Just as leaders ought to set standards for ethical behaviour, they are also responsible for enhancing the willingness of people in organisations to embrace innovation. What is often overlooked is this does not only refer to the acceptance and innovation of novel concepts such as new products, processes, organisational structures or communication strategies, it also refers to the quality of these concepts.
The trouble is while thinking differently and identifying new opportunities are never more important than during tough times, the need for short-term fire-fighting means that the likelihood of this happening in practice may never be lower.
There may not be an obvious solution to this conundrum, but there are some straightforward possibilities that might be considered by any organisation, be it small, medium or large, private or public.
Back in the early 20th century, Austrian economist Joseph Schumpeter articulated the crucial distinction between incremental and discontinuous innovation. The first builds on gradual improvements to established methods of operation. The second leads to radical change. The first improves, the second transforms.
Incremental innovation is the sort of thing that maintains or increases market share, often in response to market research and customer feedback. Radical innovation involves considering key aspects of a business from non-obvious, different, even perverse perspectives to reveal opportunities that were previously unrecognised.
Crucially, these innovations are not just restricted to products, services and processes, but can also transform organisational behaviour, structure and culture - all areas that fall within the domain of HR.
While it may be important for organisations to refresh their offerings in order to remain competitive within existing markets and technologies, it is also important that they undertake a more wide-ranging and freethinking review of all the other aspects of their operations to ensure that opportunities previously unrecognised are not missed. Because if they don't, they can be sure some of their competitors will.
The most important thing to remember about innovation is that is far more than having a ‘eureka' moment. Innovation is a process that starts with the identification of a problem or opportunity and extends all the way through to the new innovation being implemented.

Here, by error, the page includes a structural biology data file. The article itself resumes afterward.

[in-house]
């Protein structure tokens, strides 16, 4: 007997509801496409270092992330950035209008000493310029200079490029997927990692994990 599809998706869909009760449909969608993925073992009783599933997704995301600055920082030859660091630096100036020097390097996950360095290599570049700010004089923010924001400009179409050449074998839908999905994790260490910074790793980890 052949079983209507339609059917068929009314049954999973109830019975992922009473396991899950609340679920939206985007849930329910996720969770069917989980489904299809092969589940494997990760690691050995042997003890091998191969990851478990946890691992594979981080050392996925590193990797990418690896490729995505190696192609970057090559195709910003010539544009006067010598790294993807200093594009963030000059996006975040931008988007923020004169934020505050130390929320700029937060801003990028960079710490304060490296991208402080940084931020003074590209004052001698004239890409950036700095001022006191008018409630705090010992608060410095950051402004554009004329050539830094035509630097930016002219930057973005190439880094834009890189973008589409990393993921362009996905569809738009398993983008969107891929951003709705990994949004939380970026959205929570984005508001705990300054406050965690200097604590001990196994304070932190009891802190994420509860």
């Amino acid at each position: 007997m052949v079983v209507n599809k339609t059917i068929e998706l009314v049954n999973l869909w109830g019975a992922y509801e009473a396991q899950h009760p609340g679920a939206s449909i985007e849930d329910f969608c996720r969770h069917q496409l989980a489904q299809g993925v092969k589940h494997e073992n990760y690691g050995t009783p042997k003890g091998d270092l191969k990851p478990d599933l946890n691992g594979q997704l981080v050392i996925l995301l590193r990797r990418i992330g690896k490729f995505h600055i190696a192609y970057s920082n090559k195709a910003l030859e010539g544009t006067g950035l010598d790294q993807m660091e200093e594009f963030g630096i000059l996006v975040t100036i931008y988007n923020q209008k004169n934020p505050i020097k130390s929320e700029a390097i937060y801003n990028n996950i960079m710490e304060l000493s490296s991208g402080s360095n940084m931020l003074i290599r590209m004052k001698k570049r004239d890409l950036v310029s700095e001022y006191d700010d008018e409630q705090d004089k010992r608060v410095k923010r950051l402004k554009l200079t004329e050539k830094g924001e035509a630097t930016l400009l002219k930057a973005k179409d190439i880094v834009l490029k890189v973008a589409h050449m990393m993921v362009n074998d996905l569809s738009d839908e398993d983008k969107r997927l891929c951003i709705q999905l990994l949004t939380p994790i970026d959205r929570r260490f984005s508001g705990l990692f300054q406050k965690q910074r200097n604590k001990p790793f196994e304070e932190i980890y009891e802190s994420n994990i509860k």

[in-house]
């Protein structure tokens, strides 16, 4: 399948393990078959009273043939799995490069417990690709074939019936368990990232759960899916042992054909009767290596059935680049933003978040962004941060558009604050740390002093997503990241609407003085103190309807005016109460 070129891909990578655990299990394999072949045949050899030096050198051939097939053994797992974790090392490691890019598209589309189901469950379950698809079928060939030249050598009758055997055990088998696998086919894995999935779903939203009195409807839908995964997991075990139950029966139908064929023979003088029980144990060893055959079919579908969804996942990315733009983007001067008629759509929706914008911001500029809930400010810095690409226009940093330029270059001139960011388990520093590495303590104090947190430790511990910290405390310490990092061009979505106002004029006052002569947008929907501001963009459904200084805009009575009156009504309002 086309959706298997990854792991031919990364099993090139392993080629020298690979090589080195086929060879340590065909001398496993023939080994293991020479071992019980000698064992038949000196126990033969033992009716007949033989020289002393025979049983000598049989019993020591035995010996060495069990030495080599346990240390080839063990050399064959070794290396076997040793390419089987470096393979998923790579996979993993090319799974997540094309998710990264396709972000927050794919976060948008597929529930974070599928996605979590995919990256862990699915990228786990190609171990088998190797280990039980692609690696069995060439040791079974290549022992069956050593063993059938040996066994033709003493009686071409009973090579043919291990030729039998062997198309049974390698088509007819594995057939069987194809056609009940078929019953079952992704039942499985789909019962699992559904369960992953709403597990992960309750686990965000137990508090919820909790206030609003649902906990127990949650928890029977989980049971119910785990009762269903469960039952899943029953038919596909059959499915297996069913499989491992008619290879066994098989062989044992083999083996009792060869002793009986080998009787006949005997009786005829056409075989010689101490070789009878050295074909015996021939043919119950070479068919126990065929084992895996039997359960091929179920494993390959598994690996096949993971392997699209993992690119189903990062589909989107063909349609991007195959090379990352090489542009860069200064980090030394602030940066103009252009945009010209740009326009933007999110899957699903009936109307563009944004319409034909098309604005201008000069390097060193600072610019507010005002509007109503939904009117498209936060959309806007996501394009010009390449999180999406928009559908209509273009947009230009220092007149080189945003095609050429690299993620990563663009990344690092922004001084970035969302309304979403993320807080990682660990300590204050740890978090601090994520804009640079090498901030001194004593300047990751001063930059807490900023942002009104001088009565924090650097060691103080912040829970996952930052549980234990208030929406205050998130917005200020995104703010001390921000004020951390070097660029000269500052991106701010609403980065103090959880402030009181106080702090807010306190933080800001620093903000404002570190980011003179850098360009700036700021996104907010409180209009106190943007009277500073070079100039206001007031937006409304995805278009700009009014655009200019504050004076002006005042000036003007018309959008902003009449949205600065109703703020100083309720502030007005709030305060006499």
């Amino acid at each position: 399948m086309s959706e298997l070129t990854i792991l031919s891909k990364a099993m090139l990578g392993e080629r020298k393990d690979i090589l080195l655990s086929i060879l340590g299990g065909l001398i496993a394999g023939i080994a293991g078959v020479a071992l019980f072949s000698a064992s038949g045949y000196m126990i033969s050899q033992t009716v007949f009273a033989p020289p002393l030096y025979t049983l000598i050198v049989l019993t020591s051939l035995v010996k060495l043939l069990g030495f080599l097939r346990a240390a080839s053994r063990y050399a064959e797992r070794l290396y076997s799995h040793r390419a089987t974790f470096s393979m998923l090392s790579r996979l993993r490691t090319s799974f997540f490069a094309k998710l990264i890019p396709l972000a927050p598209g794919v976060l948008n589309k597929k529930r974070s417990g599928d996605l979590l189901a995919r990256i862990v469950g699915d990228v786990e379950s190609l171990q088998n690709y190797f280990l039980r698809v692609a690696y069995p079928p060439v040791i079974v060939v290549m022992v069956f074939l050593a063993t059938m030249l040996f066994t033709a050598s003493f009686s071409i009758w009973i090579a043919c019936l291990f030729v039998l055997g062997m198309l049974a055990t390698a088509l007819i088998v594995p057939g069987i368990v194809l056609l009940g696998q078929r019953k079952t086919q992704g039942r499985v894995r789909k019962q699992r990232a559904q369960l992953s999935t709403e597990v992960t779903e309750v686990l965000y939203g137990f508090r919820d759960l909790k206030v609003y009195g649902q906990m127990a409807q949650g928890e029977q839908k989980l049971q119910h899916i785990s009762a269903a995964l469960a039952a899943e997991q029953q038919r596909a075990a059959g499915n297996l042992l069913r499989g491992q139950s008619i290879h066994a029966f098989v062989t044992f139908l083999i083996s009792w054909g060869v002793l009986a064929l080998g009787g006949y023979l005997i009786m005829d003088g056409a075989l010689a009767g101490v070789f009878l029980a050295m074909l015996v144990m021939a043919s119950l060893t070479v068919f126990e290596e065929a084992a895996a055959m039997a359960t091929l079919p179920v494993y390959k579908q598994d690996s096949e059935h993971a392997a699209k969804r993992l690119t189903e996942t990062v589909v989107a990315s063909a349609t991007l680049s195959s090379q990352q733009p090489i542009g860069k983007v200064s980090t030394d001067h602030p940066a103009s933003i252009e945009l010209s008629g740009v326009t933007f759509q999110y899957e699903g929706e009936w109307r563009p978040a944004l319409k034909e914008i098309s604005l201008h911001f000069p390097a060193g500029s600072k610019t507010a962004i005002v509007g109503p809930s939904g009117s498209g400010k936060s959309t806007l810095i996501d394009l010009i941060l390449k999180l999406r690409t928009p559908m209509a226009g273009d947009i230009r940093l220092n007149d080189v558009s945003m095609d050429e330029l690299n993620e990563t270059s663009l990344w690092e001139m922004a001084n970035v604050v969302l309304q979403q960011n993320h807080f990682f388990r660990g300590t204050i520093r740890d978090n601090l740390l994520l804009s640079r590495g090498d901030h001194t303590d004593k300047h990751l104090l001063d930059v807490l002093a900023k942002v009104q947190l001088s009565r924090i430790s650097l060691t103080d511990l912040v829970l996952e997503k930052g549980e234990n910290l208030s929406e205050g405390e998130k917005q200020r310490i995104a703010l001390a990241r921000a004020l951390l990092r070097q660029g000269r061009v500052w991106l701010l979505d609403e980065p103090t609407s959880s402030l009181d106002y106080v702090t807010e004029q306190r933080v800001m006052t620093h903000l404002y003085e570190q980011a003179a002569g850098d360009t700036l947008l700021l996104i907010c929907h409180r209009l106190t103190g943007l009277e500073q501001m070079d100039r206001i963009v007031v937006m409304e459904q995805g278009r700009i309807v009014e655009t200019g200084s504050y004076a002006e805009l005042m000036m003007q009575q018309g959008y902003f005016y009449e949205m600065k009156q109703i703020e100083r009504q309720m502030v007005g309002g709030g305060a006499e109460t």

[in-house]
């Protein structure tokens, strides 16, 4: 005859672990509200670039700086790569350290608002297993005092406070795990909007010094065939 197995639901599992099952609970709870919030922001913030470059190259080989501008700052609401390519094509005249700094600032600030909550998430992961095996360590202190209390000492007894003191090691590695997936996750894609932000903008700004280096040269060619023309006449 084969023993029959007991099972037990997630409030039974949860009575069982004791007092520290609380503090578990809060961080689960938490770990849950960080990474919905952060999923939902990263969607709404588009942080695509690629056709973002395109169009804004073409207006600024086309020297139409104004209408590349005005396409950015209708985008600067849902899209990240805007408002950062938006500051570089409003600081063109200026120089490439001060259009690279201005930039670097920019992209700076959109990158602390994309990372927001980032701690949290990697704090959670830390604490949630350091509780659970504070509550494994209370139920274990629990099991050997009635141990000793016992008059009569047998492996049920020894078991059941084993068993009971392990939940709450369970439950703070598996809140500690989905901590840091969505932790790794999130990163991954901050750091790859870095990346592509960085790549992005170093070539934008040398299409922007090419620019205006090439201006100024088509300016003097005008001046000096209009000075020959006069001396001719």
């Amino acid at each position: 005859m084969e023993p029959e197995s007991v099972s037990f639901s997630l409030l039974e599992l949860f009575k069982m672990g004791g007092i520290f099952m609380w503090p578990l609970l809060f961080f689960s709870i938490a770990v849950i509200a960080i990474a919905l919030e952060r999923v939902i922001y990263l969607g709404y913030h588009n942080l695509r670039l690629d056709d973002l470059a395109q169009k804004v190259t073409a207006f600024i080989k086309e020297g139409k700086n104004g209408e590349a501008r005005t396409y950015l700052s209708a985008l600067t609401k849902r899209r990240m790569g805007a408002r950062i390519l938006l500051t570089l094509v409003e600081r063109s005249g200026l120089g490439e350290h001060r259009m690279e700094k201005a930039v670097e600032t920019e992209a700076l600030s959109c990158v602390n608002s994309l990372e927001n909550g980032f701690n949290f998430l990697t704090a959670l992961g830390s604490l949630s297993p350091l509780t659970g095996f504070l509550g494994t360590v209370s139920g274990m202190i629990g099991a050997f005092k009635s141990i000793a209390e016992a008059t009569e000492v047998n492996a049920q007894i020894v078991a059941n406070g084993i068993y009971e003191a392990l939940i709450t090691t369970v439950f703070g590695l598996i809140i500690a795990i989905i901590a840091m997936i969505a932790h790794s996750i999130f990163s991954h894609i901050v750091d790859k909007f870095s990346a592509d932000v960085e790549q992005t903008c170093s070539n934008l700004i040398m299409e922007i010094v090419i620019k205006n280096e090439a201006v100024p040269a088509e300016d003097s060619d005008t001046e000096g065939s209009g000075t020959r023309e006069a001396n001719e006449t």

So the belief that there should be no restrictions or barriers around innovation is a mistaken one. For innovation to be effective, it requires both ‘pre-concept' preparations and ‘post-concept' implementation strategies.
In a perfect world, innovation could be broken down into a simple but rigorous procedure.
A definition phase that strips the problem down to its root causes and prioritises these so that they can be dealt with one at a time.
A discovery phase that comprehensively explores this root cause and uses divergent thinking and solution storming to suggests some solutions.
A determine phase that sifts these ideas and comes up with a small number of viable alternatives. Proven techniques would then be used to ascertain the best possible solution.
The new product, process, or structure that emerges from this pre-concept focus would then be subject to more familiar considerations in terms of development, design and eventual deployment.
In practice, though, pressure to seek a solution as quickly as possible means that we tend to neglect this crucial ‘pre-concept' focus and look instead to the nearest solution emerging from previous experience or something deployed by others. That's why the flow of new ideas and concepts into organisations is so often suboptimal.
Pre-concept innovation analysis also saves money because it helps to filter out unworkable concepts at an early stage when the sunk cost involved is quite low. Insufficient focus on problem definition, idea generation and concept selection often allows significant costs to be incurred before fundamental weaknesses that could have been detected much earlier are fully recognised.
Another problem organisations face is that rapid decision-making under pressure without allowing recourse to advice or reflection is sometimes mistaken for effective leadership. It's not. It simply means there is virtually no pre-concept focus and the existing reservoir of experience and ability present in the rest of the organisation is ignored.
And that's tragic, because the key thing about creativity and the generation of innovative ideas is that they are not the jurisdiction of a select few; they are open to everyone. We often tend to be self-limiting in the extent to which we share ideas for fear of humiliation, criticism or simply due to a lack of trust in how these may be used or recognised. But open innovation and the sharing of ideas requires structure and trust and may best be established through collaborative pre-concept working across the organisation. Approaches and systems that are created by those expected to apply them may be less susceptible to rejection and therefore more long lasting.
So even though the prevailing trading conditions in many markets are difficult and now may not seem to be the best time to encourage people to stop, think and reflect, this could actually be exactly what's needed to kick-start your innovation efforts. The outcomes may be impossible to predict, but their impact could be enormous.
Martin Binks is professor of entrepreneurial development and director of the Institute for Enterprise and Innovation at University of Nottingham Institute for Enterprise and Innovation (UNIEI)